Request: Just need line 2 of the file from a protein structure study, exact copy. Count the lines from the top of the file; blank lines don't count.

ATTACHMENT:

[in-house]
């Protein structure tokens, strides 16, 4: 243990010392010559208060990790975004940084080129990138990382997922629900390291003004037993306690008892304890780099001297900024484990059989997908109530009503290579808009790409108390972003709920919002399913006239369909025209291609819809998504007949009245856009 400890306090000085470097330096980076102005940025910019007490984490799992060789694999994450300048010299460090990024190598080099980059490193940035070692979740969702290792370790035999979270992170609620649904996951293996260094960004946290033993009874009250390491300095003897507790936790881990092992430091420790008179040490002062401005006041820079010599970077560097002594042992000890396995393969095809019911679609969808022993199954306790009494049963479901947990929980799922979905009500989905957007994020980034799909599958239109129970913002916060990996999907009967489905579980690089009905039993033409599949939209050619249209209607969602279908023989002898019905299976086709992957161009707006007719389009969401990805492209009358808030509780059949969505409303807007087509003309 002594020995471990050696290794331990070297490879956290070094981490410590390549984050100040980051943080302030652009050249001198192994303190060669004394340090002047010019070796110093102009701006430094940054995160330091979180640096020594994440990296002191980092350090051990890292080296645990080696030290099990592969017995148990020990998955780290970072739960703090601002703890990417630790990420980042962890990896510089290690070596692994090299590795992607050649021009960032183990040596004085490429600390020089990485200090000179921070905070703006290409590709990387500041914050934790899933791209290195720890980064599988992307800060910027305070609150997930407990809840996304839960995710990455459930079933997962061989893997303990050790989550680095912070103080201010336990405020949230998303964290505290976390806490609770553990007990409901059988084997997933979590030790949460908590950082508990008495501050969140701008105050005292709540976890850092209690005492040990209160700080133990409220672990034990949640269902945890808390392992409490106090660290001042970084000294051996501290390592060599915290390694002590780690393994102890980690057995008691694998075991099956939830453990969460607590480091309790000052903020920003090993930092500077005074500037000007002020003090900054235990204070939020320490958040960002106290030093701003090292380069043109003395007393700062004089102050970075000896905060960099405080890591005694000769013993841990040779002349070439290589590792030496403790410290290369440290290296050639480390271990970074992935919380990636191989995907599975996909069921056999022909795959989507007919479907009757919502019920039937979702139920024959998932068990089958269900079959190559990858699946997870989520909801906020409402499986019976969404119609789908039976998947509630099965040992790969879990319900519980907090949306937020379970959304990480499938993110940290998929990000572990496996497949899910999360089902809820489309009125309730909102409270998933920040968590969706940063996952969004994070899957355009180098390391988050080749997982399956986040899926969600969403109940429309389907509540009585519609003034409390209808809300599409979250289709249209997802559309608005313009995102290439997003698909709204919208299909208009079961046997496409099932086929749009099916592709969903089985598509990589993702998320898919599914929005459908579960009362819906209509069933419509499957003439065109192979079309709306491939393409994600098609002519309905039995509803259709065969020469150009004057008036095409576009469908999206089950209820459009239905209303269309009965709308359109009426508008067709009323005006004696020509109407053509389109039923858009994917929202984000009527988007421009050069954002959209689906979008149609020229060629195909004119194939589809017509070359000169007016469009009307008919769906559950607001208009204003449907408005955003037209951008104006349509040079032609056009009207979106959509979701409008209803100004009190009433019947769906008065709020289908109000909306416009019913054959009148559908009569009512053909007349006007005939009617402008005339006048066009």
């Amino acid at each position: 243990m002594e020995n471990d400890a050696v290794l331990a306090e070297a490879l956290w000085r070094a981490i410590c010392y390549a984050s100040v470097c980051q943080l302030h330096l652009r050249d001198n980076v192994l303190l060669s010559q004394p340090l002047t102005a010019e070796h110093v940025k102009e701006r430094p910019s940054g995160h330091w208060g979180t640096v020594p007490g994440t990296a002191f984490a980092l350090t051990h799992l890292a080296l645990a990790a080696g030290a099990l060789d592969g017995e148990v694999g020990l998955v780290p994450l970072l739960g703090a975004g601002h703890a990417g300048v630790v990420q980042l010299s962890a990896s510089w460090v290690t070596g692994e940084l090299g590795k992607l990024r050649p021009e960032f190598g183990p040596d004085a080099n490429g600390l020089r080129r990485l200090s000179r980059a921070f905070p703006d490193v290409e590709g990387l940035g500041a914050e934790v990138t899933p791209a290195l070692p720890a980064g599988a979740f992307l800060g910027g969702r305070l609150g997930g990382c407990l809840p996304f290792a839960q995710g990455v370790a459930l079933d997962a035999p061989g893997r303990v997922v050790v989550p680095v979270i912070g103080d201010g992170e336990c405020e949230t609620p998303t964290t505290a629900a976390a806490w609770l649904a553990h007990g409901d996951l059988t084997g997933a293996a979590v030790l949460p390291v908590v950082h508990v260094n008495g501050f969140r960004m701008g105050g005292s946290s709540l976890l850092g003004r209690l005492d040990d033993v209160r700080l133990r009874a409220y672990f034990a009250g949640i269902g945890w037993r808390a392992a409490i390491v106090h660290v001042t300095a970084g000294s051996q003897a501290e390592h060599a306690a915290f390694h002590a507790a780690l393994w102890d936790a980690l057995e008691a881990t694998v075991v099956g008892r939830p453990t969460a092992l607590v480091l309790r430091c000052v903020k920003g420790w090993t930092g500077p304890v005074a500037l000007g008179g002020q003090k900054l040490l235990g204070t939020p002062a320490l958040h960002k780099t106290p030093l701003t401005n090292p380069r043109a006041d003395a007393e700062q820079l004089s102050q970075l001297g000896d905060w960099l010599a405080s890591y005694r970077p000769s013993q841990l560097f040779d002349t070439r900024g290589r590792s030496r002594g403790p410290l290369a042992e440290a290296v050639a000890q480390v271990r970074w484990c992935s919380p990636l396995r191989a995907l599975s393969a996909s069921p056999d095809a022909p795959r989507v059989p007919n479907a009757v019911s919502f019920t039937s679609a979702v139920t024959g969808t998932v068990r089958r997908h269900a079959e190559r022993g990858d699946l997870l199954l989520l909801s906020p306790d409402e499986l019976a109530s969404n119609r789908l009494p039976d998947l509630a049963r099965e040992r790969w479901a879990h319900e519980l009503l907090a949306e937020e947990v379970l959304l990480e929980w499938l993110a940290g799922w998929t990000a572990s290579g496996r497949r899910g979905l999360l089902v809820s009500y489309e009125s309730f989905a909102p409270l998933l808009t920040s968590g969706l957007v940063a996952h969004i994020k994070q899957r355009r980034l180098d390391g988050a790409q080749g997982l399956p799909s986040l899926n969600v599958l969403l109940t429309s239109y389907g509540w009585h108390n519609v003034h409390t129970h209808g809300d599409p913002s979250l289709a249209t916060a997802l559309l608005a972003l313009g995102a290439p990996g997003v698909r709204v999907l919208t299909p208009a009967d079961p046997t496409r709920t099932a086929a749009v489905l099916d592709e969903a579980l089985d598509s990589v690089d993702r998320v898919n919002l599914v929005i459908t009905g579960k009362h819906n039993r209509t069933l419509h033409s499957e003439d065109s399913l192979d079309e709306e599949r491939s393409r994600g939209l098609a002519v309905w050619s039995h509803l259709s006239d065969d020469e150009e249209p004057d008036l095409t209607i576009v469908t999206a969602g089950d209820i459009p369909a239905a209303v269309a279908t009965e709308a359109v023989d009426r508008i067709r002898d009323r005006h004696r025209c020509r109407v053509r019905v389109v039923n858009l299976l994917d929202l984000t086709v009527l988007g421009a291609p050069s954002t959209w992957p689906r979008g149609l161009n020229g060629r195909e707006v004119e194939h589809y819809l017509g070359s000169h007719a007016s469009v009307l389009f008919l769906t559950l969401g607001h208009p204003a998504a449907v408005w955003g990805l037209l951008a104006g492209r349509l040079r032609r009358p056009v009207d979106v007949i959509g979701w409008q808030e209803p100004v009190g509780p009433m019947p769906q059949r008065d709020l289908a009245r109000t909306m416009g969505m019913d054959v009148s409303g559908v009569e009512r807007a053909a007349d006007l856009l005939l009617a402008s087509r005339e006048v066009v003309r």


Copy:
């Protein structure tokens, strides 16, 4: 243990010392010559208060990790975004940084080129990138990382997922629900390291003004037993306690008892304890780099001297900024484990059989997908109530009503290579808009790409108390972003709920919002399913006239369909025209291609819809998504007949009245856009 400890306090000085470097330096980076102005940025910019007490984490799992060789694999994450300048010299460090990024190598080099980059490193940035070692979740969702290792370790035999979270992170609620649904996951293996260094960004946290033993009874009250390491300095003897507790936790881990092992430091420790008179040490002062401005006041820079010599970077560097002594042992000890396995393969095809019911679609969808022993199954306790009494049963479901947990929980799922979905009500989905957007994020980034799909599958239109129970913002916060990996999907009967489905579980690089009905039993033409599949939209050619249209209607969602279908023989002898019905299976086709992957161009707006007719389009969401990805492209009358808030509780059949969505409303807007087509003309 002594020995471990050696290794331990070297490879956290070094981490410590390549984050100040980051943080302030652009050249001198192994303190060669004394340090002047010019070796110093102009701006430094940054995160330091979180640096020594994440990296002191980092350090051990890292080296645990080696030290099990592969017995148990020990998955780290970072739960703090601002703890990417630790990420980042962890990896510089290690070596692994090299590795992607050649021009960032183990040596004085490429600390020089990485200090000179921070905070703006290409590709990387500041914050934790899933791209290195720890980064599988992307800060910027305070609150997930407990809840996304839960995710990455459930079933997962061989893997303990050790989550680095912070103080201010336990405020949230998303964290505290976390806490609770553990007990409901059988084997997933979590030790949460908590950082508990008495501050969140701008105050005292709540976890850092209690005492040990209160700080133990409220672990034990949640269902945890808390392992409490106090660290001042970084000294051996501290390592060599915290390694002590780690393994102890980690057995008691694998075991099956939830453990969460607590480091309790000052903020920003090993930092500077005074500037000007002020003090900054235990204070939020320490958040960002106290030093701003090292380069043109003395007393700062004089102050970075000896905060960099405080890591005694000769013993841990040779002349070439290589590792030496403790410290290369440290290296050639480390271990970074992935919380990636191989995907599975996909069921056999022909795959989507007919479907009757919502019920039937979702139920024959998932068990089958269900079959190559990858699946997870989520909801906020409402499986019976969404119609789908039976998947509630099965040992790969879990319900519980907090949306937020379970959304990480499938993110940290998929990000572990496996497949899910999360089902809820489309009125309730909102409270998933920040968590969706940063996952969004994070899957355009180098390391988050080749997982399956986040899926969600969403109940429309389907509540009585519609003034409390209808809300599409979250289709249209997802559309608005313009995102290439997003698909709204919208299909208009079961046997496409099932086929749009099916592709969903089985598509990589993702998320898919599914929005459908579960009362819906209509069933419509499957003439065109192979079309709306491939393409994600098609002519309905039995509803259709065969020469150009004057008036095409576009469908999206089950209820459009239905209303269309009965709308359109009426508008067709009323005006004696020509109407053509389109039923858009994917929202984000009527988007421009050069954002959209689906979008149609020229060629195909004119194939589809017509070359000169007016469009009307008919769906559950607001208009204003449907408005955003037209951008104006349509040079032609056009009207979106959509979701409008209803100004009190009433019947769906008065709020289908109000909306416009019913054959009148559908009569009512053909007349006007005939009617402008005339006048066009």